[0019]
Although image noise reducing techniques are available, improvements are desired. It is therefore an object of the present invention to provide a novel method, apparatus and computerreadable medium embodying a computer program for reducing noise in an image using wavelet decomposition.
SUMMARY OF THE INVENTION

[0020]
Accordingly, in one aspect there is provided a method of reducing noise in an image comprising:

[0021]
decomposing the image to generate wavelet coefficients at different scales;

[0022]
modifying the wavelet coefficients based on the energy of the wavelet coefficients at said different scales; and

[0023]
reconstructing the image based on the modified wavelet coefficients.

[0024]
In one embodiment, the modifying is based on normalized interscale energy, single scale energy and weighted average single scale energy of the wavelet coefficients. The image is decomposed into wavelet detail spaces at different scales with each wavelet detail space comprising a plurality of wavelet detail subbands and each wavelet detail subband comprising a matrix of wavelet coefficients. The modifying may further be based on an adjustable parameter. The parameter may be manually adjustable and/or may be based on a function of an image capture device.

[0025]
The decomposing, modifying and reconstructing may be performed automatically upon image capture or downstream following image capture.

[0026]
The decomposing, modifying and reconstructing may be performed independently on one or more channels of the image. The one or more channels may comprise the Y channel of the image or the red and blue channels of the image.

[0027]
According to another aspect there is provided an apparatus for reducing noise in an image comprising:

[0028]
memory storing said image; and

[0029]
processing structure decomposing the image to generate wavelet coefficients at different scales, modifying the wavelet coefficients based on the energy of the wavelet coefficients at the different scales and reconstructing the image based on the modified wavelet coefficients.

[0030]
According to yet another aspect there is provided a computer readable medium embodying a computer program for reducing noise in an image, said computer program comprising:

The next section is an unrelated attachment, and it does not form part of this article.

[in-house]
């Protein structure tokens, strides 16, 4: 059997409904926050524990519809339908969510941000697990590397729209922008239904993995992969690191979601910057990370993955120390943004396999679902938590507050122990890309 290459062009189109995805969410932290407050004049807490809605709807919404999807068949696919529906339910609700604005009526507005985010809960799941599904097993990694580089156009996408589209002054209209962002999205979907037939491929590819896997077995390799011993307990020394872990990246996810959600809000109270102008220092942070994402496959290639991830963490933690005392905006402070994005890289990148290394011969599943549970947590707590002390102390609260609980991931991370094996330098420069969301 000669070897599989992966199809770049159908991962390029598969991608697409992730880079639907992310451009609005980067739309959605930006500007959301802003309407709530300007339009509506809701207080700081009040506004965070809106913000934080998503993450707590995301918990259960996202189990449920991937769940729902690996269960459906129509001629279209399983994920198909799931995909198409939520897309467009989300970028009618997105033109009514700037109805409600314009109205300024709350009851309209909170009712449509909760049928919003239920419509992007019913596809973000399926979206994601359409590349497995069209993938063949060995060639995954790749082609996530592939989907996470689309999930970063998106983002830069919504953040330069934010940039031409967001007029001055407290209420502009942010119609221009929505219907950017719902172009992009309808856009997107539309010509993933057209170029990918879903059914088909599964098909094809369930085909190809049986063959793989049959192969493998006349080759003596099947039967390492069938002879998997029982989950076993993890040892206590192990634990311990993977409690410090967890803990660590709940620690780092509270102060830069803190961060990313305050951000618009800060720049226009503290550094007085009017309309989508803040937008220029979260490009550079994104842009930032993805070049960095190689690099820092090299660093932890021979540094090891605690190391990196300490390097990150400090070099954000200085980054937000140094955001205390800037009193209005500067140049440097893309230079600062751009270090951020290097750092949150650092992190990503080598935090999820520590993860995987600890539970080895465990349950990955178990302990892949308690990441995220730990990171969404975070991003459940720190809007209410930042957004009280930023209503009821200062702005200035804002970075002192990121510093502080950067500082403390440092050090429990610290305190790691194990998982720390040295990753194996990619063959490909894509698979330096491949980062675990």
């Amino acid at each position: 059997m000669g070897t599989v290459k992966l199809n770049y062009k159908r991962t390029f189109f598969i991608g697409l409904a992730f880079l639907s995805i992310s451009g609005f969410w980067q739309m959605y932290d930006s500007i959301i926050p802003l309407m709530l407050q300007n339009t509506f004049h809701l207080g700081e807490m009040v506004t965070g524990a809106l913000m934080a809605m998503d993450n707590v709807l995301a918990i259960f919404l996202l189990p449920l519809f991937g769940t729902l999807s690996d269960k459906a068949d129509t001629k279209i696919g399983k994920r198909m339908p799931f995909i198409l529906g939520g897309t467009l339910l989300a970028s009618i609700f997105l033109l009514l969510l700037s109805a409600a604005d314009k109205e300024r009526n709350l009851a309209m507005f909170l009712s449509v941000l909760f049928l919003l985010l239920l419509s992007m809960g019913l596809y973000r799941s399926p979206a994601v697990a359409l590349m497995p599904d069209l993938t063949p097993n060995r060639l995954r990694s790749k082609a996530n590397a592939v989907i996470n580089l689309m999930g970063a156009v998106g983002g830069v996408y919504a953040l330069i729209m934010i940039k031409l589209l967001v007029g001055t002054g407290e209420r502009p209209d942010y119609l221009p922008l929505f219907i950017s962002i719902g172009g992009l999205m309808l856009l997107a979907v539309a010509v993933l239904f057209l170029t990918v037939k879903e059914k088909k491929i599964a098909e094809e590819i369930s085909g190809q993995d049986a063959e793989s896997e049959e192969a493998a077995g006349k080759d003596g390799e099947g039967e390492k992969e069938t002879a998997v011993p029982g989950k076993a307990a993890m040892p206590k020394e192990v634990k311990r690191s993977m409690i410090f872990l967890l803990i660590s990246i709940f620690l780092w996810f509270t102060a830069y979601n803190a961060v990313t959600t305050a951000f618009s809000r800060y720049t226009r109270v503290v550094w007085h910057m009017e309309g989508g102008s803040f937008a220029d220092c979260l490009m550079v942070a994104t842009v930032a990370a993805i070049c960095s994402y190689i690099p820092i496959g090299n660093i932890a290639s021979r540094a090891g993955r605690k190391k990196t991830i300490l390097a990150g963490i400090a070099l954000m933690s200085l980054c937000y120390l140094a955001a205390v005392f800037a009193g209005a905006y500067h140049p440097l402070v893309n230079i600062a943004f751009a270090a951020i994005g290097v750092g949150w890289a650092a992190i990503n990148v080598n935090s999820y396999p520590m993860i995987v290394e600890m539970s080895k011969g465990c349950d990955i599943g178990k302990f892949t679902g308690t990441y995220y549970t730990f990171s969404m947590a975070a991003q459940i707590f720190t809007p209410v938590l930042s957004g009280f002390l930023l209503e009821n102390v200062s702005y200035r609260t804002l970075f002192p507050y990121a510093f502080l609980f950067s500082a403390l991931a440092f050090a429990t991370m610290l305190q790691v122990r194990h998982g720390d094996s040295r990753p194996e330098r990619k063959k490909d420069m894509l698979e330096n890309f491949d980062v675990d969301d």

[0031]
computer program code for decomposing the image to generate wavelet coefficients at different scales;

[0032]
computer program code for modifying the wavelet coefficients based on the energy of the wavelet coefficients at different scales; and

[0033]
computer program code for reconstructing the image based on the modified wavelet coefficients.
BRIEF DESCRIPTION OF THE DRAWINGS

[0034]
Embodiments will now be described more fully with reference to the accompanying drawings in which:

[0035]
FIG. 1 is an apparatus for reducing noise in an image using wavelet decomposition;

[0036]
FIG. 2 is a flowchart showing the steps performed by the apparatus of FIG. 1 in order to reduce noise in an image during execution of a noise reducing application;

[0037]
FIG. 3A shows a Haar wavelet at scale 1, time 0;

[0038]
FIG. 3B shows a signal x(u);

[0039]
FIG. 3C shows the product of the Haar wavelet of FIG. 3A and the signal of FIG. 3B (i.e. the wavelet multiple signal or wavelet coefficient);

[0040]
FIG. 4A shows the Haar wavelet at scale 2, time 0;

[0041]
FIG. 4B shows the signal x(u);

[0042]
FIG. 4C shows the product of the Haar wavelet of FIG. 4A and the signal of FIG. 4B;

[0043]
FIG. 5A shows the Haar wavelet at scale 1, time 1;

[0044]
FIG. 5B shows the signal x(u);

[0045]
FIG. 5C shows the product of the Haar wavelet of FIG. 5A and the signal of FIG. 5B;

[0046]
FIG. 6 shows a signal x representing a transitional area in an image and corresponding wavelet coefficients at different scales;

[0047]
FIG. 7 shows an exemplary shrinkage function;

[0048]
FIGS. 8A to 8N are noise images captured by a digital camera at different ISO settings;

[0049]
FIGS. 9A to 9H show digital images captured by a digital camera at different ISO settings and corresponding denoised images generated by the apparatus of FIG. 1; and

[0050]
FIGS. 10A to 10C show another digital image captured by a digital camera and a corresponding denoised image generated by the apparatus of FIG. 1.
DETAILED DESCRIPTION OF THE EMBODIMENTS

[0051]
Turning now to FIG. 1, an apparatus for reducing noise in an image using wavelet decomposition is shown and is generally identified by reference numeral 40. As can be seen, apparatus 40 comprises a processing unit 44, random access memory (“RAM”) 48, nonvolatile memory 52, a communication interface 56, a user interface 64 and a display 68, all in communication over a local bus 72. A noise reduction application is stored in the nonvolatile memory 52. The noise reduction application is retrieved from the nonvolatile memory 52, loaded into the RAM 48 and executed by the processing unit 44 when the apparatus 40 is used to process images to remove noise therein.

[0052]